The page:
I read something long ago that always comes back to me at this time of year. It was a comment by an author; I don’t recall which one, but it might have been the English novelist and poet Thomas Hardy. He said that he preferred the wildest, stormiest day in the spring to the most glorious and golden day in the fall, because in springtime all of nature is coming to life, while in the autumn, nature is moving toward death.
He has a point. I could make my own case for preferring spring, because I was born in April and I love the season of rebirth and new life. Springtime brings Easter, the supreme event in history and the most solemn and joyful feast for Catholics and all Christians. It is a season of surpassing spiritual and natural beauty.
But fall brings riches far beyond the blazing red and gold of leaves changing color. Yes, it is the final burst of beauty from growing things that soon will wither, and it signals the approach of the bleak, frigid, dark days of winter. But the visual glory of autumn represents a spiritual beauty that is greater than anything we can see with our eyes.
Fittingly, the gold of autumn leads us to a royal celebration, the feast of Christ the King on the last Sunday of the liturgical year. Gold is used in worship and church adornment to symbolize the presence of our God and King, as it did when one of the Magi offered it to the newborn King in Bethlehem. The gold in chalices, crucifixes, mosaics, vestments, paintings and icons signifies the presence of divinity and royalty: God-with-us, Emmanuel. One week after Christ the King we mark the first Sunday of Advent and the start of a new liturgical year. The beautiful Advent season will bring us to the place where Emmanuel, forsaking gold, hid his divinity within a dwelling of flesh and blood so that we might dwell with him, and he with us, forever.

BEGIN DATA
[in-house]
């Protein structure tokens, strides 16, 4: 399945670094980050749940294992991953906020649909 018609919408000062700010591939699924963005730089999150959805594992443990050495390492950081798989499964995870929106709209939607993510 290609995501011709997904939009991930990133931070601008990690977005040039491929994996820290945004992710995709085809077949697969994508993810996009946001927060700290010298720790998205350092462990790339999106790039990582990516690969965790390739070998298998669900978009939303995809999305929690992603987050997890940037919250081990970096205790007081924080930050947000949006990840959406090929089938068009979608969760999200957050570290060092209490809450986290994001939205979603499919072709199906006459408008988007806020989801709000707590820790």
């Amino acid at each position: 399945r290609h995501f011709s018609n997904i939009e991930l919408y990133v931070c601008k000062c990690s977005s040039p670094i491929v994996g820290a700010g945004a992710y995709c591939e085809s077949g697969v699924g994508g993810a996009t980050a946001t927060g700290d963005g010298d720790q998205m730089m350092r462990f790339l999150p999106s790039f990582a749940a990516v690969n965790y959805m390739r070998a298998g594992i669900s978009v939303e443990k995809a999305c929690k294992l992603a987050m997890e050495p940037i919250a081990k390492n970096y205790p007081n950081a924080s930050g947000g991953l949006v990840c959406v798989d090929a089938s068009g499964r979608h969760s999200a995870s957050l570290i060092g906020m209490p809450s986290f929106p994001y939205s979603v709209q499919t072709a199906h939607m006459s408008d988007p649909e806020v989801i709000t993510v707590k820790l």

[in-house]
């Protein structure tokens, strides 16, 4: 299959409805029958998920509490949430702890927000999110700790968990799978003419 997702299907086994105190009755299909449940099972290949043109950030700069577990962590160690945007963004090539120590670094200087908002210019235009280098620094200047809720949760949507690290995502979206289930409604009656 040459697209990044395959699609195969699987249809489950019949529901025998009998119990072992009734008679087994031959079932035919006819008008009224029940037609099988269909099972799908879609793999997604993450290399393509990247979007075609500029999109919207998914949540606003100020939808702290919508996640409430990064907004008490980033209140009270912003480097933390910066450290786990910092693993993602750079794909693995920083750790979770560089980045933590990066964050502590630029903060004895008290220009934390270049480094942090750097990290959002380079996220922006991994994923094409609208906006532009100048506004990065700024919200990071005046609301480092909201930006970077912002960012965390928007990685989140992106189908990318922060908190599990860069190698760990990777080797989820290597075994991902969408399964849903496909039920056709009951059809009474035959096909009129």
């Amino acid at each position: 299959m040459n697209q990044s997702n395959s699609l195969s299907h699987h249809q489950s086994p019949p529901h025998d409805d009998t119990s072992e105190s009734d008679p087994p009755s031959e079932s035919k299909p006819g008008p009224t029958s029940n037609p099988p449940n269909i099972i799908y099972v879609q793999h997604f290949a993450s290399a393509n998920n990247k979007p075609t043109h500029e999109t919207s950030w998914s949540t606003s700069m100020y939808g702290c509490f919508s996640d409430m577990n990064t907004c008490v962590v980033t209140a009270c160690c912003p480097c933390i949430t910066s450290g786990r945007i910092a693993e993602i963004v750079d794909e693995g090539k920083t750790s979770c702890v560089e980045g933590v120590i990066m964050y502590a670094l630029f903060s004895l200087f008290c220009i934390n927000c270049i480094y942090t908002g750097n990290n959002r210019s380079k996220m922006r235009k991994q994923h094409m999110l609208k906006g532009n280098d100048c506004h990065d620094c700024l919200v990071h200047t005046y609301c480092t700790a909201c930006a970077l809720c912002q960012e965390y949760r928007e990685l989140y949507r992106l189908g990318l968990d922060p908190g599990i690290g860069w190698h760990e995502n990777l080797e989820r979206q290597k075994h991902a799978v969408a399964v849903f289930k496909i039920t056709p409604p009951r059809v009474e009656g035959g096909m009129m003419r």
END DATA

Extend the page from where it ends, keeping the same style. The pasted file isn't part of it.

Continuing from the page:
Autumn often symbolizes the later years of human life, sometimes with an aura of sorrow and loss, and sometimes with wry humor about the diminishments of age. Who hasn’t heard jokes about the aches and pains and limitations that arrive along with “the golden years”? Those of us who have made it that far can attest to the downside of aging but can also bear witness to its blessings. The oft-maligned golden years bring the joys of seeing our families extend into new generations, the satisfaction of goals accomplished—whether great or small—and, often, the ability to bear setbacks and altered plans with more patience than we used to have. There is the realization of having been blessed through the years in ways that we can appreciate more fully in retrospect. These are among the rewards that come with aging, and they ought to be acknowledged and celebrated.
The season of gold, in nature and in human life, is not just about decline. It’s not merely a blaze of glory before inevitable decay and death. It is also a time of celebration, of gathering the fruits of a rich harvest, of taking stock of what we have done and how we have fared, for a year or a decade or a lifetime. It is a time of gratitude for work completed, graces received and the goodness and mercy of God—a time to go deeper into faith and prayer.
It is also a time to recall what Christ said when he told his Apostles that he was going to prepare a place for them: “I will come back again and take you to myself, so that where I am you also may be.” Losses afflict us, sorrow and grief become more familiar, life on earth ends, but every ending implies a new beginning, a curtain rising. If we are faithful, we will rise to newness of life in and with Christ, and joys beyond imagining.
We have Christ’s word on that, and Christ’s word is golden.